Exploit Kit Activity Increases: 4 New Malvertising Campaigns Detected

Exploit kit activity may not be at the level seen in 2016, but the malicious website toolkits are enjoying something of a resurgence. New exploit kits such as Lord have recently been discovered and the activity of more established kits such as Rig and GrandSoft has increased significantly in recent months. Exploit kit activity is now at three times the level of this time last year.

Exploit kits are toolkits that are loaded onto websites which probe visitors’ devices for exploitable vulnerabilities. Several exploits may be included in each exploit kit which will kick into action if a flaw is detected on the visitor’s device. Should that happen, a malicious payload will be silently downloaded and executed. The user will most likely be unaware that anything untoward has happened.

Security researcher nao_sec has identified four separate campaigns that are currently directing unsuspecting users to sites hosting these exploit kits via malicious adverts (malvertising) on high traffic websites.

One malvertising campaign is driving traffic to the GrandSoft exploit kit, which delivers the Ramnit banking Trojan. The Rig exploit kit is being used to deliver a clipboard hijacker called Amadey via a malvertising campaign on the PopCash ad network. Rig is loaded with exploits for Flash Player and Internet Explorer (CVE-2018-15982 and CVE-2018-8174). The Fallout exploit kit is also being used to deliver a clipboard hijacker via the same vulnerabilities being exploited via the Rig EK, and the Radio exploit is being used to deliver Nemty ransomware via the CVE-2016-0189 vulnerability.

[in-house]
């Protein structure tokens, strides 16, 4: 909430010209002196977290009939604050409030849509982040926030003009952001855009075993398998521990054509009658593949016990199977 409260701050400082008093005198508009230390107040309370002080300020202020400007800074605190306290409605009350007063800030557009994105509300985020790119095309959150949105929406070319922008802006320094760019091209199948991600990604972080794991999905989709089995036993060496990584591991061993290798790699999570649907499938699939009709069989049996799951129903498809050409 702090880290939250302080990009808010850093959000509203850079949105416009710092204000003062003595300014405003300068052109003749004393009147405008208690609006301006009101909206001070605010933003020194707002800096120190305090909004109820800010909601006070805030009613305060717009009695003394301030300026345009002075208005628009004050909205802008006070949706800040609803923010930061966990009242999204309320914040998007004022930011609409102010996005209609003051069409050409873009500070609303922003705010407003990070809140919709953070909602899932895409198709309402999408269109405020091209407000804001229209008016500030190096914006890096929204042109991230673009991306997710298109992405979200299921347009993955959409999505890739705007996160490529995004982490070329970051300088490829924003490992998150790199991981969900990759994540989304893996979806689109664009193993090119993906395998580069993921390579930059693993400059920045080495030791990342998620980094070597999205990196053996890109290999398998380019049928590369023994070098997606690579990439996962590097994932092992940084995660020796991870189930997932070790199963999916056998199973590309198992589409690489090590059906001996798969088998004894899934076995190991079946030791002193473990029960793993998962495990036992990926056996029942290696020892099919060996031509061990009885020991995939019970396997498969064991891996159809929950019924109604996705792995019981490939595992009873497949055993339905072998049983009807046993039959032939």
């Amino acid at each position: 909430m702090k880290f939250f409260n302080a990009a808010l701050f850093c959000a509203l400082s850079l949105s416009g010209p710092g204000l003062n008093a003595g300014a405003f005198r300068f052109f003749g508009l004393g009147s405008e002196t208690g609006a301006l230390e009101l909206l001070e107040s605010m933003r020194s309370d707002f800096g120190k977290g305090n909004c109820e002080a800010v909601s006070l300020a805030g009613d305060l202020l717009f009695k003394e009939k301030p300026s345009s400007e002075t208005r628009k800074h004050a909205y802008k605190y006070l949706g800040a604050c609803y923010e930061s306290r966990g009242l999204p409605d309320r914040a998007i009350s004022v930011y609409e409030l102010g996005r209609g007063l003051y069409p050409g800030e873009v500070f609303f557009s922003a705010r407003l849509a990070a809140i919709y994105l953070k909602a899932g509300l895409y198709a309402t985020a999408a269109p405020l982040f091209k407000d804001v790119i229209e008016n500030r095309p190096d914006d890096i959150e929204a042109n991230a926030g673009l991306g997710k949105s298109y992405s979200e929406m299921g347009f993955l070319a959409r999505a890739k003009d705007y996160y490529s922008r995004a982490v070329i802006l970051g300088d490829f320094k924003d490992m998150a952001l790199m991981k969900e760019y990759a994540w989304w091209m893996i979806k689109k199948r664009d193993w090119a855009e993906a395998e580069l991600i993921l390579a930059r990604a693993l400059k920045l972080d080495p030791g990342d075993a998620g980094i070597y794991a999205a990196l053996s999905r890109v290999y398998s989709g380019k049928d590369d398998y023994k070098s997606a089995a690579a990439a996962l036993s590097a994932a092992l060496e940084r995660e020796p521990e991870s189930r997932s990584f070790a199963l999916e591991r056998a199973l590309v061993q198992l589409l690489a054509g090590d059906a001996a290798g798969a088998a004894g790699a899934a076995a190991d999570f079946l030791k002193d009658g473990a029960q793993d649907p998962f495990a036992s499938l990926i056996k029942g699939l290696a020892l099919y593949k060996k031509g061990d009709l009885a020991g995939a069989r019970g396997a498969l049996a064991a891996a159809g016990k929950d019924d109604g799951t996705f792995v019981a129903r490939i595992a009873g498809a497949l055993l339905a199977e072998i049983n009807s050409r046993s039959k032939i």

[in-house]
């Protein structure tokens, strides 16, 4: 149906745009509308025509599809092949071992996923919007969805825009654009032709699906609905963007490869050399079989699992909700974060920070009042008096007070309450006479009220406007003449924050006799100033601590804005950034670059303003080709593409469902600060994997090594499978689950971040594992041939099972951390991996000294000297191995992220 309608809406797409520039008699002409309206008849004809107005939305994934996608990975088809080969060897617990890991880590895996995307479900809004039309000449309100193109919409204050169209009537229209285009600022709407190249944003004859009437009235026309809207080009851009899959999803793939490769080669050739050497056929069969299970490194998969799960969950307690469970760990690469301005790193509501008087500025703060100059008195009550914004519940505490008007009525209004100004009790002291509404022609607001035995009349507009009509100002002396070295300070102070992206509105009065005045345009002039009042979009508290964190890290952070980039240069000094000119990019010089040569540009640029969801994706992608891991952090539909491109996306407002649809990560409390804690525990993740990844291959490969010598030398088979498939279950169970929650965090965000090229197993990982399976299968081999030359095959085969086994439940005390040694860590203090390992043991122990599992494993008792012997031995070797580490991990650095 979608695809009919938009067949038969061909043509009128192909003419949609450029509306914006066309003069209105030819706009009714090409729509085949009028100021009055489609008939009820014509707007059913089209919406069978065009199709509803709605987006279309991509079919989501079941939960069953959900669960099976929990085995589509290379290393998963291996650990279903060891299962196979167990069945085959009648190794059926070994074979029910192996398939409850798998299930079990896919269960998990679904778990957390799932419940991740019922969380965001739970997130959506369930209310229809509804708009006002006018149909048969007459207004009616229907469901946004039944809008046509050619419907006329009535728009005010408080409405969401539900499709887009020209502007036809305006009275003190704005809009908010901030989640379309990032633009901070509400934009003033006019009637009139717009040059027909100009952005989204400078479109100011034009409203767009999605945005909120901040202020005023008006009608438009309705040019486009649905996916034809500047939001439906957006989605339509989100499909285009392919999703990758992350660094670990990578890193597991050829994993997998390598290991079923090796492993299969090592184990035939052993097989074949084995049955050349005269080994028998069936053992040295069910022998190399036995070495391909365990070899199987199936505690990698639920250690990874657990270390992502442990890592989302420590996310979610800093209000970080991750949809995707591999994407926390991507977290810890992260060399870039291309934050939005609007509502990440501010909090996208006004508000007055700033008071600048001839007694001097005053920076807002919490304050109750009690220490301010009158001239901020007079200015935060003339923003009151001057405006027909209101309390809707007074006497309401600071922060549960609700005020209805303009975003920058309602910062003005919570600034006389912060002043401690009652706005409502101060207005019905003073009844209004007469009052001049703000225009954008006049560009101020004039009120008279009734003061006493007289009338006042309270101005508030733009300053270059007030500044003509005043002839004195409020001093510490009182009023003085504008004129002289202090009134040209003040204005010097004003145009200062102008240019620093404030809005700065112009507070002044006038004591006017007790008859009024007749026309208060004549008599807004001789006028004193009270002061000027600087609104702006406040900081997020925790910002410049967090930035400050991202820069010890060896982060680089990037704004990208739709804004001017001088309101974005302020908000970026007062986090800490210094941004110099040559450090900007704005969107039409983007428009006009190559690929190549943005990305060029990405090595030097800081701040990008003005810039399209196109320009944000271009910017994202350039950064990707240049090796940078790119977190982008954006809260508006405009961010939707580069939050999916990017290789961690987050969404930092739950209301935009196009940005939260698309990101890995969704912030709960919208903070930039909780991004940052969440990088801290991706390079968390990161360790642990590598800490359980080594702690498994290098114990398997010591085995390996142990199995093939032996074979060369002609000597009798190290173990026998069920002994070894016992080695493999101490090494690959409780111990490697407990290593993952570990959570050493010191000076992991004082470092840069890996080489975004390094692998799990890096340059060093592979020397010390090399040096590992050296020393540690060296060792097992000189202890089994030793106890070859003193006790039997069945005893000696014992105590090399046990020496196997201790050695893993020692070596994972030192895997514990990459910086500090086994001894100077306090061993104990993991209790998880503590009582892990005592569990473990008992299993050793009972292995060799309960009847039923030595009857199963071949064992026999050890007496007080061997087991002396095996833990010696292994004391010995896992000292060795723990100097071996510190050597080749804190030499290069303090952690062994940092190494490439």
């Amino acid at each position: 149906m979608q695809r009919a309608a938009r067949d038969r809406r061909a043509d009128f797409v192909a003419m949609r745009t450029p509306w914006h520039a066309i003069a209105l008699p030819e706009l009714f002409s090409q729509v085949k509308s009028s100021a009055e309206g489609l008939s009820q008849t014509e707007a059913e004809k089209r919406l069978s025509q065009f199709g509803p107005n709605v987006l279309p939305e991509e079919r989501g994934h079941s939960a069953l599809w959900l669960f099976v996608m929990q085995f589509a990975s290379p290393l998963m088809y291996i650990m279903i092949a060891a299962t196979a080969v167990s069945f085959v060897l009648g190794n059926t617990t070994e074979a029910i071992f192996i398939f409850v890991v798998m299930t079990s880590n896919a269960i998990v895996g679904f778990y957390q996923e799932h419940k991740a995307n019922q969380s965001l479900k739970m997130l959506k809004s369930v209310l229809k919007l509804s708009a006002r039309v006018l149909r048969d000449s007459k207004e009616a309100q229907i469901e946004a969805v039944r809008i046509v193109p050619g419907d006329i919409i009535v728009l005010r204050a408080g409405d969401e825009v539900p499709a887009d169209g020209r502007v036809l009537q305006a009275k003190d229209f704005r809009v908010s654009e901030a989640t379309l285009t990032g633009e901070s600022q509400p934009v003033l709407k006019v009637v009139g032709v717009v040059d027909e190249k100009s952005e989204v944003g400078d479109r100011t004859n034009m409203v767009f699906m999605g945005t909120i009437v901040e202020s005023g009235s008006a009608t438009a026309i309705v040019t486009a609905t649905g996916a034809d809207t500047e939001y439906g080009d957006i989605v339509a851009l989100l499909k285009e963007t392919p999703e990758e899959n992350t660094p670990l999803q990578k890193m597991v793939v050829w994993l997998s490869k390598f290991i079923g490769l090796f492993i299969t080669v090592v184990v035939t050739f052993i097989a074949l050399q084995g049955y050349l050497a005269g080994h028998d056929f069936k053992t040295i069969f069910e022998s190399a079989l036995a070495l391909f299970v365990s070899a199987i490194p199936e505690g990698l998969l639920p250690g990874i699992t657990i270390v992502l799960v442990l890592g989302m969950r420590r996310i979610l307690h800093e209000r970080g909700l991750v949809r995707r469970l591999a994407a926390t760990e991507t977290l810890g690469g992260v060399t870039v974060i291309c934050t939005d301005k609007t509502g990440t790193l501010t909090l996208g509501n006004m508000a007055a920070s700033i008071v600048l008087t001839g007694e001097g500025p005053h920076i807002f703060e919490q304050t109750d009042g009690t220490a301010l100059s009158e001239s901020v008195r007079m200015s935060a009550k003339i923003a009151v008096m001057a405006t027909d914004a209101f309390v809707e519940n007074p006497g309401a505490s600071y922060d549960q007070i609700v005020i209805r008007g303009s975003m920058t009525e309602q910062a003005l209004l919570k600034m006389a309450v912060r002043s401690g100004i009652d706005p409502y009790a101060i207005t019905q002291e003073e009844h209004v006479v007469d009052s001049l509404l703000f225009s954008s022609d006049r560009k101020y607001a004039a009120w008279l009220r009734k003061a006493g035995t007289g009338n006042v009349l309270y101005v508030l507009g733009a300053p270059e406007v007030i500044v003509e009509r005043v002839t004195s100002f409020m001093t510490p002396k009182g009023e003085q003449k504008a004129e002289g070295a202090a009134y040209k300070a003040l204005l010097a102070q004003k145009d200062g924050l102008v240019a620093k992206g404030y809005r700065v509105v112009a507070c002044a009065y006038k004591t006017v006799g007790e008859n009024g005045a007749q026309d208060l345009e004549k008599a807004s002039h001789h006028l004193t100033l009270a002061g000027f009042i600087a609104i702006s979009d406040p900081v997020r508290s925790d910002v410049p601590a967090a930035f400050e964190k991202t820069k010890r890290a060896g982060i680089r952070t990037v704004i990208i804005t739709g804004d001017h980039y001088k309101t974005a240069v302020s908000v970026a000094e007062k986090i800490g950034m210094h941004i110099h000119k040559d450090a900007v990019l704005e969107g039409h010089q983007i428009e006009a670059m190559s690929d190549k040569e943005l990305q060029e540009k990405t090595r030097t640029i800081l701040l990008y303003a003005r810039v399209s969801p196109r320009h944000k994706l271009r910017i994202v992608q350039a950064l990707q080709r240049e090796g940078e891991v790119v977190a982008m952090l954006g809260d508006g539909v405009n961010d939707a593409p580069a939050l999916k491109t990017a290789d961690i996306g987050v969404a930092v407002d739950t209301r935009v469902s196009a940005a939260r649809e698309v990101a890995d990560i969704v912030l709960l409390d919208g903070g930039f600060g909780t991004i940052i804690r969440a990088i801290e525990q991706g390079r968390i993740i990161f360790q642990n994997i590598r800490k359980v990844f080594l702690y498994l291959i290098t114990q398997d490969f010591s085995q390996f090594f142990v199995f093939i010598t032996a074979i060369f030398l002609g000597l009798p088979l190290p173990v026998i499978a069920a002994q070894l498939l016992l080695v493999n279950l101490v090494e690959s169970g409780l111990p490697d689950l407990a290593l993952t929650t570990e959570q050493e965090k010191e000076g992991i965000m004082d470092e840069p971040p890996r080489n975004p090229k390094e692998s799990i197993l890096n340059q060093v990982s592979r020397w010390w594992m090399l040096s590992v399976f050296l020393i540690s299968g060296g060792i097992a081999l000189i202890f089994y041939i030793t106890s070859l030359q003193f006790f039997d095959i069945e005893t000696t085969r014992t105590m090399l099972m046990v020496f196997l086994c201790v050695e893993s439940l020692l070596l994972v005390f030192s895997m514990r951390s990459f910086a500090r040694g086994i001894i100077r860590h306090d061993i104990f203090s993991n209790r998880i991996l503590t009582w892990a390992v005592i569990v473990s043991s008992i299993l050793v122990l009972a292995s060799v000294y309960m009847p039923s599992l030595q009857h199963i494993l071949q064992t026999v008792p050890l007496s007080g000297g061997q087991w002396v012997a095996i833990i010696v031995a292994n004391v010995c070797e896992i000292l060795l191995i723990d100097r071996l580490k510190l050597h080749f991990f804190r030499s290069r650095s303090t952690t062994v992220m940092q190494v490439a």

Fortunately, protecting against exploit kit activity is straightforward. Exploit kits can only exploit vulnerabilities that have not been patched and most EKs only host exploits for a very limited number of vulnerabilities. To prevent an attack, users should ensure that their devices are 100% up to date, especially their browser, plugins, PDF reader, and Flash Player. Users that have not yet upgraded their operating system to a supported version are also at risk.

Other solutions such as web filters can also be implemented to reduce the potential for users to arrive on a compromised website. Many can also be configured to block adverts, thus preventing malvertising redirects.

Author: Richard Anderson

Richard Anderson is the Editor-in-Chief of NetSec.news